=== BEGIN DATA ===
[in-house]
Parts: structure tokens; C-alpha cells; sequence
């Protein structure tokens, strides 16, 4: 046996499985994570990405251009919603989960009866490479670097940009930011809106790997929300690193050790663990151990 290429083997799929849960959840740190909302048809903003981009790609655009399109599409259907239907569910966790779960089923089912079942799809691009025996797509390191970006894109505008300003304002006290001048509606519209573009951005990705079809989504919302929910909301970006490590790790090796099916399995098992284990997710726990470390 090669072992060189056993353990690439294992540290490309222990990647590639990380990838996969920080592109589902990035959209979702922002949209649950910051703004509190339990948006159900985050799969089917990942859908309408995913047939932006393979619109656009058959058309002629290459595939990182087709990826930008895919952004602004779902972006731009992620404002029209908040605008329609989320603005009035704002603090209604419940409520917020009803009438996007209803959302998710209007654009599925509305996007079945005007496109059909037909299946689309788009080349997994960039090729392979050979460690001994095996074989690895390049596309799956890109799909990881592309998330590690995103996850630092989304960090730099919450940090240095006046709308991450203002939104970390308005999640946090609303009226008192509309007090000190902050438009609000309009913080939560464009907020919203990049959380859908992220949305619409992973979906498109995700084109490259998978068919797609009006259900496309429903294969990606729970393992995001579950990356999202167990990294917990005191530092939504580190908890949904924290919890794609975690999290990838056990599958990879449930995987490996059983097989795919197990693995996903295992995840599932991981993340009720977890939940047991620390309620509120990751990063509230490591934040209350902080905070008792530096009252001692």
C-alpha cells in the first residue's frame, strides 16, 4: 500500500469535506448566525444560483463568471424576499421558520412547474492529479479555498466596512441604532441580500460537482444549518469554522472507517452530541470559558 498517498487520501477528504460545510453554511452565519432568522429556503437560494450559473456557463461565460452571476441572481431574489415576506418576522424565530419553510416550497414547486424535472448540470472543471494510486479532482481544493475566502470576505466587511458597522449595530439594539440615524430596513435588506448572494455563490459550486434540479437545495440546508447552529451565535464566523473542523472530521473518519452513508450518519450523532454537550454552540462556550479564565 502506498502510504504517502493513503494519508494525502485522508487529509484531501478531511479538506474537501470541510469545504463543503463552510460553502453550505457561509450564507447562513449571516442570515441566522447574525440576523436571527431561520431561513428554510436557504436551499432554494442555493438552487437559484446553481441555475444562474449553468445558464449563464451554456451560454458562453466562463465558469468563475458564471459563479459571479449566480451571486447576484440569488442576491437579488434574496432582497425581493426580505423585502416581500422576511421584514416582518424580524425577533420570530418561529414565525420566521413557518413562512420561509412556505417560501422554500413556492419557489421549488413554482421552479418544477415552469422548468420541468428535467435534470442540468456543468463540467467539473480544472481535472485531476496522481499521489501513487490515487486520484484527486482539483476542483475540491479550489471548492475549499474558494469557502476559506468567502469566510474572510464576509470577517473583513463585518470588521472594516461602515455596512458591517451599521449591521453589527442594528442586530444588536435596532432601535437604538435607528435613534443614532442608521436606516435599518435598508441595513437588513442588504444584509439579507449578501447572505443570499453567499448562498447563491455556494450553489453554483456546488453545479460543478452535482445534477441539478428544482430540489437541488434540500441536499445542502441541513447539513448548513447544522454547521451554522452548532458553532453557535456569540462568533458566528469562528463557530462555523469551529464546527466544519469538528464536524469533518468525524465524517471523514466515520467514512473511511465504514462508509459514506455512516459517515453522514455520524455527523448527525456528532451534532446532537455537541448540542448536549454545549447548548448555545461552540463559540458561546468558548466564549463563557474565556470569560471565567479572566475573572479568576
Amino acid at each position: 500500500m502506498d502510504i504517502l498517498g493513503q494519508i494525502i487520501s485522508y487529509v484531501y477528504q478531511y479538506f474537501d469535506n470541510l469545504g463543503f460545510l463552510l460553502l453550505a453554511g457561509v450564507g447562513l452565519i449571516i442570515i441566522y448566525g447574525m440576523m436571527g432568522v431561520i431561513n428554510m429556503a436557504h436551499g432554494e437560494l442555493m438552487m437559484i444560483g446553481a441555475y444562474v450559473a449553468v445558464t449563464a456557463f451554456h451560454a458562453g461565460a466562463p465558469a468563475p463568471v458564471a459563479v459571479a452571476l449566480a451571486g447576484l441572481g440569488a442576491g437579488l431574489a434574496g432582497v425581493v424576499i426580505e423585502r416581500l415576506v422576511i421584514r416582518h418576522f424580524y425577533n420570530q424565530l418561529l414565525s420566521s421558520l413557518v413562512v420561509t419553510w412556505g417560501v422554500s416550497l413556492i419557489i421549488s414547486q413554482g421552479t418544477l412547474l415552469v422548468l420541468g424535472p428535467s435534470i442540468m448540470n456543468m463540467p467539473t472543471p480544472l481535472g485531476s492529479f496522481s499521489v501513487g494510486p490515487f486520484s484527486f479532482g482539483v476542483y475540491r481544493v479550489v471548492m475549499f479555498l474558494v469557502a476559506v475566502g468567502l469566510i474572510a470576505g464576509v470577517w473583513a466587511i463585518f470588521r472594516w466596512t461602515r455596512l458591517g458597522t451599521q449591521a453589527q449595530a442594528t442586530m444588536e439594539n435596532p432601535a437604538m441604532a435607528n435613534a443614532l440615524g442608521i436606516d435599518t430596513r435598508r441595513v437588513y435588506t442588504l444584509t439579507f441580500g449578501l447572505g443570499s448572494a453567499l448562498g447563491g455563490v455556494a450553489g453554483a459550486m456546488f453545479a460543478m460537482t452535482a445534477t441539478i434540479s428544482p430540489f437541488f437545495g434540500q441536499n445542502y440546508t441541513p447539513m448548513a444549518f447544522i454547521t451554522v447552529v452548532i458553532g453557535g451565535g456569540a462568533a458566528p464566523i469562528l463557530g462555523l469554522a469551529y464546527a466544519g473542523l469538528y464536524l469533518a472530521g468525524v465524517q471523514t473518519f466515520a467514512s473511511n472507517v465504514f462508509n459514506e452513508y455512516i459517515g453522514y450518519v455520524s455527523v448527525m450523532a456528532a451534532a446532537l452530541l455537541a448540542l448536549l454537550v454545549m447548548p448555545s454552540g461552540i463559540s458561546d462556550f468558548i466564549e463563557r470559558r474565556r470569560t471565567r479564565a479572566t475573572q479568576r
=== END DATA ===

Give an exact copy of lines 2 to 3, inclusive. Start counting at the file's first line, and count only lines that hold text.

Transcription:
Parts: structure tokens; C-alpha cells; sequence
């Protein structure tokens, strides 16, 4: 046996499985994570990405251009919603989960009866490479670097940009930011809106790997929300690193050790663990151990 290429083997799929849960959840740190909302048809903003981009790609655009399109599409259907239907569910966790779960089923089912079942799809691009025996797509390191970006894109505008300003304002006290001048509606519209573009951005990705079809989504919302929910909301970006490590790790090796099916399995098992284990997710726990470390 090669072992060189056993353990690439294992540290490309222990990647590639990380990838996969920080592109589902990035959209979702922002949209649950910051703004509190339990948006159900985050799969089917990942859908309408995913047939932006393979619109656009058959058309002629290459595939990182087709990826930008895919952004602004779902972006731009992620404002029209908040605008329609989320603005009035704002603090209604419940409520917020009803009438996007209803959302998710209007654009599925509305996007079945005007496109059909037909299946689309788009080349997994960039090729392979050979460690001994095996074989690895390049596309799956890109799909990881592309998330590690995103996850630092989304960090730099919450940090240095006046709308991450203002939104970390308005999640946090609303009226008192509309007090000190902050438009609000309009913080939560464009907020919203990049959380859908992220949305619409992973979906498109995700084109490259998978068919797609009006259900496309429903294969990606729970393992995001579950990356999202167990990294917990005191530092939504580190908890949904924290919890794609975690999290990838056990599958990879449930995987490996059983097989795919197990693995996903295992995840599932991981993340009720977890939940047991620390309620509120990751990063509230490591934040209350902080905070008792530096009252001692």